The report was quite to the point in describing the en vogue interest in "Issueism" and that it is integral in the attitude of the generation; not because the feeling is that such topics are more important than the standard parliamentary agenda (ie, the economy, etc) but simply because these issues are more effectively governed by conscientiousness than with a paragraph of legislation labelled an "Act". The post-grunge youth of 1995 isn't primarily looking to save a fox in a weekend's anti-hunt campaigning but is more concerned with making a small demonstration of his or her ethos, directed at a parliament in which he or she has no trust.
Of course the voting youth ignores the ramblings of Westminster, an institution so caught up in its internal battle for power that both sides are unable to communicate in the vital democratic language of clarity. The "Icons" inset of the report highlighted the Y generation's admiration for "sincerity" (in the MP Tony Benn) and "moral sense, untainted by power"(in Nelson Mandela), attributes of which, it seems, Parliament is frustratingly starved.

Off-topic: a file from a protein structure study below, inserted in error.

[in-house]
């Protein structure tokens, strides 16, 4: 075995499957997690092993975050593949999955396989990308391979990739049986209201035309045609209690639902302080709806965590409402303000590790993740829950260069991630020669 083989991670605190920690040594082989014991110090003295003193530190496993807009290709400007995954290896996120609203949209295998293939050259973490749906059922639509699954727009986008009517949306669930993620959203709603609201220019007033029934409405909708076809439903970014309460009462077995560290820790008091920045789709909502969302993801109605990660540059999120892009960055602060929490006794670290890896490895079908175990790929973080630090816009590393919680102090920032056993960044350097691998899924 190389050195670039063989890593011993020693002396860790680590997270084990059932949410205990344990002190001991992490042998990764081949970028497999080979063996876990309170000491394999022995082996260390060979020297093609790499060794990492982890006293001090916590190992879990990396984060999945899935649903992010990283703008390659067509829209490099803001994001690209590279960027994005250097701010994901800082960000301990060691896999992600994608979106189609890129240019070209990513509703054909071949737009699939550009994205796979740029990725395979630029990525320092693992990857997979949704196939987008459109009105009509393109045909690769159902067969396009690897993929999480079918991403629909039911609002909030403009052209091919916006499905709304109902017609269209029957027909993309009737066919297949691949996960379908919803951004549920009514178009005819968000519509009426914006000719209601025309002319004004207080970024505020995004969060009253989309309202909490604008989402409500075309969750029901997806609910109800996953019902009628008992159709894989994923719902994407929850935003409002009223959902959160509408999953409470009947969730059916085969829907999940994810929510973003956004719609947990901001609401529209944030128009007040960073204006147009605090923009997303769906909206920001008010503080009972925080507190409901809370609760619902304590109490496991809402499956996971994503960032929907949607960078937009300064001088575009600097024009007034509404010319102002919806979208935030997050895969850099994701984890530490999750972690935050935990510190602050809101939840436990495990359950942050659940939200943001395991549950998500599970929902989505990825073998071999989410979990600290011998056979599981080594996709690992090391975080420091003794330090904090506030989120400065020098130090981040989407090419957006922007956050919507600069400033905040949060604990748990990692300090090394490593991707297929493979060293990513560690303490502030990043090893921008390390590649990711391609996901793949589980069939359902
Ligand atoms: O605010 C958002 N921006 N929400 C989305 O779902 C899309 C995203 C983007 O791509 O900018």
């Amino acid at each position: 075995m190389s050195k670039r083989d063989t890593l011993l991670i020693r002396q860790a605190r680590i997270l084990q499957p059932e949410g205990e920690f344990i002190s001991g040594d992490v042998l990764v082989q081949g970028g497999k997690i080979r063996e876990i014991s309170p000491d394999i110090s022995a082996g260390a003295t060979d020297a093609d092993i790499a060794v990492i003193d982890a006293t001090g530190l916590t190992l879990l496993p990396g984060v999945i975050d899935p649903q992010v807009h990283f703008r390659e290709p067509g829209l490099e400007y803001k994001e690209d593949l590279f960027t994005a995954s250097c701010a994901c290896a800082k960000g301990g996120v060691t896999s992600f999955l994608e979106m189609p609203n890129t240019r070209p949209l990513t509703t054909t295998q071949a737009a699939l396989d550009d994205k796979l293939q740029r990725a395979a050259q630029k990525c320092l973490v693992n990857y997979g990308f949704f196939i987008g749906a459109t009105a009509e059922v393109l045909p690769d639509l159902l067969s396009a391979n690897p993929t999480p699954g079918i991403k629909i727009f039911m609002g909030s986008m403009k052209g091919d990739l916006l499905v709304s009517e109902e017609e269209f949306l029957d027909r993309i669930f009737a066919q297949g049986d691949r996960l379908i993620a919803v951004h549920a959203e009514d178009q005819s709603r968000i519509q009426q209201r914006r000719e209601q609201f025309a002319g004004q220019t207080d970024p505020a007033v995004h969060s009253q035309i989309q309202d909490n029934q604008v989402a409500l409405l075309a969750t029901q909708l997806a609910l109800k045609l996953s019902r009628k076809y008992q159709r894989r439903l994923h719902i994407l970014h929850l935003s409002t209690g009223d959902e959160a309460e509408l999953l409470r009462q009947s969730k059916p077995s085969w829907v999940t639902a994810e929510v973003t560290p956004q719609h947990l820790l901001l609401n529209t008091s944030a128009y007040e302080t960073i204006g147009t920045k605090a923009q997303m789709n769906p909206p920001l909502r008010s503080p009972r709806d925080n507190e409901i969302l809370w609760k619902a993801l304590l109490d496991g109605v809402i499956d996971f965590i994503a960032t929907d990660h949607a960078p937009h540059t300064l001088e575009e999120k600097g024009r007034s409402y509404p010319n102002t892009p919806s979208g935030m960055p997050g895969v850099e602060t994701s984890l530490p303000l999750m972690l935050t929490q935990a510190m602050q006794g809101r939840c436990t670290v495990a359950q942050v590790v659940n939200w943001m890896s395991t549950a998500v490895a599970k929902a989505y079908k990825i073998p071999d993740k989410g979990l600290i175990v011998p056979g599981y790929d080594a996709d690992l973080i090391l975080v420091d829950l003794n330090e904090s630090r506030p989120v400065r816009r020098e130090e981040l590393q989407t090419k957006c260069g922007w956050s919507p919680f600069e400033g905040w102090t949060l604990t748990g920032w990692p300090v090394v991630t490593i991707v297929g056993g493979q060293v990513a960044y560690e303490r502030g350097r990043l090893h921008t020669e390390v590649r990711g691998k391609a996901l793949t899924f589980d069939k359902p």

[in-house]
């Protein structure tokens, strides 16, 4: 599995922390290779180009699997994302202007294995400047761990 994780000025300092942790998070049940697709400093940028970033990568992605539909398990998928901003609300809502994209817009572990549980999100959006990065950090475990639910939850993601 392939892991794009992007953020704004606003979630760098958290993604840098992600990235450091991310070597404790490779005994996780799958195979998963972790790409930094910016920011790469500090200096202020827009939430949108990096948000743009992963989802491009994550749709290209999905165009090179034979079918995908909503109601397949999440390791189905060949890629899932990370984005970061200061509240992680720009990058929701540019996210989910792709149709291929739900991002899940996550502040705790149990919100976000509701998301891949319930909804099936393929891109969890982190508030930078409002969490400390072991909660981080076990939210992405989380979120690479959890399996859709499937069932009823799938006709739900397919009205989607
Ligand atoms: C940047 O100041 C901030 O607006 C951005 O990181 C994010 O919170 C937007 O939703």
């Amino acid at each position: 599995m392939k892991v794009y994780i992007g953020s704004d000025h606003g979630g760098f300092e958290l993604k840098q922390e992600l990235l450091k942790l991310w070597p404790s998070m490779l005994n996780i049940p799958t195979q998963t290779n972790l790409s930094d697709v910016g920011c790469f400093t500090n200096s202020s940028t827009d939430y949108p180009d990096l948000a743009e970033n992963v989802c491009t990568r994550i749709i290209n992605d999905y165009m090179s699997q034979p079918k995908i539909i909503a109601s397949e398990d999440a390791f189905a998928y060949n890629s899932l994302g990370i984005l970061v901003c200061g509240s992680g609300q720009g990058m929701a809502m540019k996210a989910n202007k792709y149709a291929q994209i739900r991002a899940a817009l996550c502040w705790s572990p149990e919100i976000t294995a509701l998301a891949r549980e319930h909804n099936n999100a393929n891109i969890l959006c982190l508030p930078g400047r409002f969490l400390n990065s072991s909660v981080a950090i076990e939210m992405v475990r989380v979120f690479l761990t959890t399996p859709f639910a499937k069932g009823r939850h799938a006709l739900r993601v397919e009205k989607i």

I am just as fed up as everybody else with seeing pensioners on current affairs programmes bemoaning the days of yore when society was conformist and the subversive minorities were beaten into line; however, although Generation Y has basically accepted progressivism (ie, ordered society is more likely to come from the classroom than by "the birch"), it will continue to demonstrate its reluctance to shelve elements of conduct fundamental to the society of a civilised nation and ultimately it's governing body.
Yours faithfully, Cheyney Kent Student University of London London, WC1
26 JanuaryReuse content